I do not suggest extruding lines in AutoCAD and importing an entire model into a 3D Modeling package. You will ultimately want to keep all objects within the scene as seperate objects if you are using 3D Studio or Maya. If you use MultiGen, an entire flight file can contain everything and have interactivity added to it. AutoCAD adds extra polygons; use AutoCAD to get a precise base map of the location and export it. Use it as a guide in your modeling package, but do not use the objects created in AutoCAD in the CAVE. You will find that your models are polygon heavy and will end up sacrificing frame rate.

BUILD 3D WORLD

Create your world in your 3D modeling package. There are multiple ways to do this, but you are most likely going to create entire scenes and export each model.

There are several 3D modeling packages designed for real time. While you may be more familiar with 3D Studio Max than MultiGen's Creator, you will be better off in the long run using modeling packages that are polygon conscious.

I began modeling a corridor in Hazel Crest using 3D Studio VIZ for my final project. After exporting my buildings and assembling my scene graph for the CAVE, I realized that my models were inefficient. I had too many polygons in a basic 6 sided building. 3D Sudio uses more than 2 triangles per side to create a face. This is an inefficient use of polygons. I ended up decimating my models and sacrificing quality for efficieny. I was never able to reconcile the heavy polygon count and ended up using Level of Detail for every model without ever achieving a high frame rate with a well modeled building. My advice is to stay away from AutoCAD & 3D Studio Viz and Max.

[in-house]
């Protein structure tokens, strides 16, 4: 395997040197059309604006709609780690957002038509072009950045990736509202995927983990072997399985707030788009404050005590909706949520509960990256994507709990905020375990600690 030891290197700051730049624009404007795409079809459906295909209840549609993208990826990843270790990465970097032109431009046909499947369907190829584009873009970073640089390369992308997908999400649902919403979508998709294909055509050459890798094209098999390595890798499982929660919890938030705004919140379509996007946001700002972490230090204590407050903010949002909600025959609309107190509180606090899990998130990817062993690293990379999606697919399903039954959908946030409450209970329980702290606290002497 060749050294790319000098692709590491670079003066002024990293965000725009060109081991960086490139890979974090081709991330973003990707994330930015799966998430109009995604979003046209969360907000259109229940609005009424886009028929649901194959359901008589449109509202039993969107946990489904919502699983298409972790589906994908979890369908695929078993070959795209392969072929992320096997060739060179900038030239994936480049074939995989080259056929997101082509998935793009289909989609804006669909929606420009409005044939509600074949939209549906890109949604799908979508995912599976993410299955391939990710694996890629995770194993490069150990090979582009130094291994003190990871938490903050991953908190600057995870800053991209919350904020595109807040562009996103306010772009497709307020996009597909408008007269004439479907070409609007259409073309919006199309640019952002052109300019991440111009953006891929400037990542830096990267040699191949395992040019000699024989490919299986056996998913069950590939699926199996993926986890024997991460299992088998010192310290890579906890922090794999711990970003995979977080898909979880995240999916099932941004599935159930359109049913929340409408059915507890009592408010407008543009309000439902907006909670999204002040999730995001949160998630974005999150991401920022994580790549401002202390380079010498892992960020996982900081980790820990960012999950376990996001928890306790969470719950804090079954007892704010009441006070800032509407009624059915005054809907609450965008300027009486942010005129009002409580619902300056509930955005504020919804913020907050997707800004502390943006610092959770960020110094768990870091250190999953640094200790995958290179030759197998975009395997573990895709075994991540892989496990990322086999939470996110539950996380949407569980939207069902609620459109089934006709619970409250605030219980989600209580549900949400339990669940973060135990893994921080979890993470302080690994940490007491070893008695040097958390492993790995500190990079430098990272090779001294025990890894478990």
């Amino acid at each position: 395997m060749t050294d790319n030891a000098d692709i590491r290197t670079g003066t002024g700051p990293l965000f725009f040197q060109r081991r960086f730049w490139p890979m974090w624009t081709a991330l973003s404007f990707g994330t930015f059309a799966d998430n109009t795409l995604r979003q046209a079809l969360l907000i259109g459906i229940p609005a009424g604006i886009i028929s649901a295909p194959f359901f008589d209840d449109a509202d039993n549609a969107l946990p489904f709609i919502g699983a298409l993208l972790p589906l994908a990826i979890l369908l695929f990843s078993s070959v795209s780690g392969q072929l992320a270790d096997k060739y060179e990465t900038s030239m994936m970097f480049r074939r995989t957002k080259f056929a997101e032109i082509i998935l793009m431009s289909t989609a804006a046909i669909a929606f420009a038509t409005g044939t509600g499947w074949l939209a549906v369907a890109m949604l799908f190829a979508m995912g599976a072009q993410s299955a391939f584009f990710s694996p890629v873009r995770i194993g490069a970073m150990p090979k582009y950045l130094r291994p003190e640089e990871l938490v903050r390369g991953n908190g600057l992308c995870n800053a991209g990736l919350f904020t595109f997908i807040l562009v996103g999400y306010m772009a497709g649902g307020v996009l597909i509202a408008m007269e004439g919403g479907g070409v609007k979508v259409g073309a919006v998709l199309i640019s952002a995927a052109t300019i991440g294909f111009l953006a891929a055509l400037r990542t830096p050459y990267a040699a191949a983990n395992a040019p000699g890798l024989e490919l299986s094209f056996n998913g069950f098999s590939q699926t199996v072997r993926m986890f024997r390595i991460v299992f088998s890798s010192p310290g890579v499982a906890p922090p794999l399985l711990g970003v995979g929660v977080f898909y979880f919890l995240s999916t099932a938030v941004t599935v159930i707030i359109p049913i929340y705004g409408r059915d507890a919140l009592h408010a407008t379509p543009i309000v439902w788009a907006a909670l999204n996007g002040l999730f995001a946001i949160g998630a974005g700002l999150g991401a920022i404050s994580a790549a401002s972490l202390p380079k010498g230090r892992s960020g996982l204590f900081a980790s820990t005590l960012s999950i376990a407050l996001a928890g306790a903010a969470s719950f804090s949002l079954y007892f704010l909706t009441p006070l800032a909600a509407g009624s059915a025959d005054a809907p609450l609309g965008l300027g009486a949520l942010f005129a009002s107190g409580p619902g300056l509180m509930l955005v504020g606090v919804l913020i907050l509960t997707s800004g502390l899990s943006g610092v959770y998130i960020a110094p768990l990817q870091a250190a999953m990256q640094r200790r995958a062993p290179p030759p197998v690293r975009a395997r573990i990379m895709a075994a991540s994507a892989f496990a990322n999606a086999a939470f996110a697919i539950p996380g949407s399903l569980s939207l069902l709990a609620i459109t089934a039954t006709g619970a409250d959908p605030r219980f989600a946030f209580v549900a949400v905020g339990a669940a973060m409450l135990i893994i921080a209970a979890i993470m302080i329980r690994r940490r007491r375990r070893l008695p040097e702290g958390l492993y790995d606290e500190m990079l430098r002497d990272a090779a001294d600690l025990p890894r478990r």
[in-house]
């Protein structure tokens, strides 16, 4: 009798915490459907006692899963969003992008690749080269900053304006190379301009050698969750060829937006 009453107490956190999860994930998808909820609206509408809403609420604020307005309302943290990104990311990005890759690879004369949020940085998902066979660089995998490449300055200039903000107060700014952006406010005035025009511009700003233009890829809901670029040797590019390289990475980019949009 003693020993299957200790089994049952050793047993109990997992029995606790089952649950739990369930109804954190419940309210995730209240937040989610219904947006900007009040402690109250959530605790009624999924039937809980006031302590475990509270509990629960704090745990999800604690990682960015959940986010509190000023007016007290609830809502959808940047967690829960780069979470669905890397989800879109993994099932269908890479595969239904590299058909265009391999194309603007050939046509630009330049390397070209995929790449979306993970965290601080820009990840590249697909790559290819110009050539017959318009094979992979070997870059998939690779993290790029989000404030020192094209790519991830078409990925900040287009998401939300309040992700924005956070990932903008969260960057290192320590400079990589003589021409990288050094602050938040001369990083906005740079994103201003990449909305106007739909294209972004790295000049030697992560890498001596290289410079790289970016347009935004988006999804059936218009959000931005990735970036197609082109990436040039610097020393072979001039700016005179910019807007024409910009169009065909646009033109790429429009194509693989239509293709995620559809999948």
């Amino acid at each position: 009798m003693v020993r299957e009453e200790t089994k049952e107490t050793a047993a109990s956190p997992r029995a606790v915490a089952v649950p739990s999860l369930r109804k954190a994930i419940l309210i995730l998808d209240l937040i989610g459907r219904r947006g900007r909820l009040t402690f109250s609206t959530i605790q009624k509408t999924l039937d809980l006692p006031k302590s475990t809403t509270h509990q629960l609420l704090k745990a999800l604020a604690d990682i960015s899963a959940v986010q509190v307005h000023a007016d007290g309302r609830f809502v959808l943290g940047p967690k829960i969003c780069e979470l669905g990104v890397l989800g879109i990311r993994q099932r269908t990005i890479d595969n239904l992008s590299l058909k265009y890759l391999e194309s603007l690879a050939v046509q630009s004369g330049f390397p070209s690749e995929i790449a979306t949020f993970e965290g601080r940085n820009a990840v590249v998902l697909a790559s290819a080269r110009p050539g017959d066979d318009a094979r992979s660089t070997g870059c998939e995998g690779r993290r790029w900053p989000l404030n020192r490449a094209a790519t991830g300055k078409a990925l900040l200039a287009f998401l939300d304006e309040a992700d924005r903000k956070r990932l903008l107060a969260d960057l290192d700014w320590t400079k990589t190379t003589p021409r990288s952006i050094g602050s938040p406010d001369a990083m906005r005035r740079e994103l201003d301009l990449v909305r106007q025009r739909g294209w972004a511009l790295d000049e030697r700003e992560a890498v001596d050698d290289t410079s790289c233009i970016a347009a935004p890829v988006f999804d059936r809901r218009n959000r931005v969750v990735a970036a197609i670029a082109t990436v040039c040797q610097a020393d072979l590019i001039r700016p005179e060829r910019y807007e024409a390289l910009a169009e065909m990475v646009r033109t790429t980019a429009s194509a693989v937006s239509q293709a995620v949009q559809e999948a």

It is highly recommended you take the Maya class first (AD 406, look for Modeling in Maya for interactive applications). If you do not want to commit to a modeling class, purchase a how to book for Maya. Other industry accepted real-time modeling programs include Alias Wavefront, any MultiGen product, Rhinoceros (www.rhino3d.com), SoftImage, and my favorite, Sense8's WorldToolKit. All of the above mentioned software packages are available for use in the EVL lab.
EXPORT: VRML, CAVE

Export ech model as one the following formats:

pfb - IRIS Performer fast binary format
.flt - MultiGen OpenFlight format
.iv - SGI Open Inventor format
.wrl - VRML version 2.0 format
.obj - Wavefront Technologies data format
.3ds - AutoDesk 3DStudio binary data
.dxf - AutoDesk AutoCAD ASCII format
.lsa - Lightscape Technologies ASCII radiosity data
.lsb - Lightscape Technologies binary radiosity data

Create a directory and load all models into this directory. You might experience difficulty with .3ds and .wrl models; they might not show up. The most efficient way to load your models into the CAVE is to convert them to pfb. Perfly each model after converting them.

If you open an .iv file in notepad, you will see something like the foll.owing:

#Inventor V2.1 ascii

Separator {
PointLight {
location 672.329 277.128 -1484.71
}
Separator {
DEF Planenew Separator {
Transform {
translation 1067.6 -1 -933.759
rotation 1.5598
scaleFactor 0.827581 0.9387 0.9387
scaleOrientation 0 0 1 0
}
Separator {